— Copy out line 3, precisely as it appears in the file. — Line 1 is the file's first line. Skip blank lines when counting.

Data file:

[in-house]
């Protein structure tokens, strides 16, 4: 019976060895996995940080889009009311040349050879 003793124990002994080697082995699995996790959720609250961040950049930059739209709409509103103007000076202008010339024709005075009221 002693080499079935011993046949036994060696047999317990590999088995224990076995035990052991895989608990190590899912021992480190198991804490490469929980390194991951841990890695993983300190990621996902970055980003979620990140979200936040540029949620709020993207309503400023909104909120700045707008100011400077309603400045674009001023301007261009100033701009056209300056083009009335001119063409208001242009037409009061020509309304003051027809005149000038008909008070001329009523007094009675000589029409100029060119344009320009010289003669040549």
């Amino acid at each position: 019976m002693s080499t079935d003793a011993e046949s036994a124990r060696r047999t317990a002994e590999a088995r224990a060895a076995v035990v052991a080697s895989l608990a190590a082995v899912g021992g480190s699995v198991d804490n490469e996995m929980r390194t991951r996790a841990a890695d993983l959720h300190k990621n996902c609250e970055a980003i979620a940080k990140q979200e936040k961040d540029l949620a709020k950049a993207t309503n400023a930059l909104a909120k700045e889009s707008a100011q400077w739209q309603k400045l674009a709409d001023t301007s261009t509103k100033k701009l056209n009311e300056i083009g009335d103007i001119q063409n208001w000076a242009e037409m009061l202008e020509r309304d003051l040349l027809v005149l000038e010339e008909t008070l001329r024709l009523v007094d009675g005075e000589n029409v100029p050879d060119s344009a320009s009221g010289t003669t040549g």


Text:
């Amino acid at each position: 019976m002693s080499t079935d003793a011993e046949s036994a124990r060696r047999t317990a002994e590999a088995r224990a060895a076995v035990v052991a080697s895989l608990a190590a082995v899912g021992g480190s699995v198991d804490n490469e996995m929980r390194t991951r996790a841990a890695d993983l959720h300190k990621n996902c609250e970055a980003i979620a940080k990140q979200e936040k961040d540029l949620a709020k950049a993207t309503n400023a930059l909104a909120k700045e889009s707008a100011q400077w739209q309603k400045l674009a709409d001023t301007s261009t509103k100033k701009l056209n009311e300056i083009g009335d103007i001119q063409n208001w000076a242009e037409m009061l202008e020509r309304d003051l040349l027809v005149l000038e010339e008909t008070l001329r024709l009523v007094d009675g005075e000589n029409v100029p050879d060119s344009a320009s009221g010289t003669t040549g």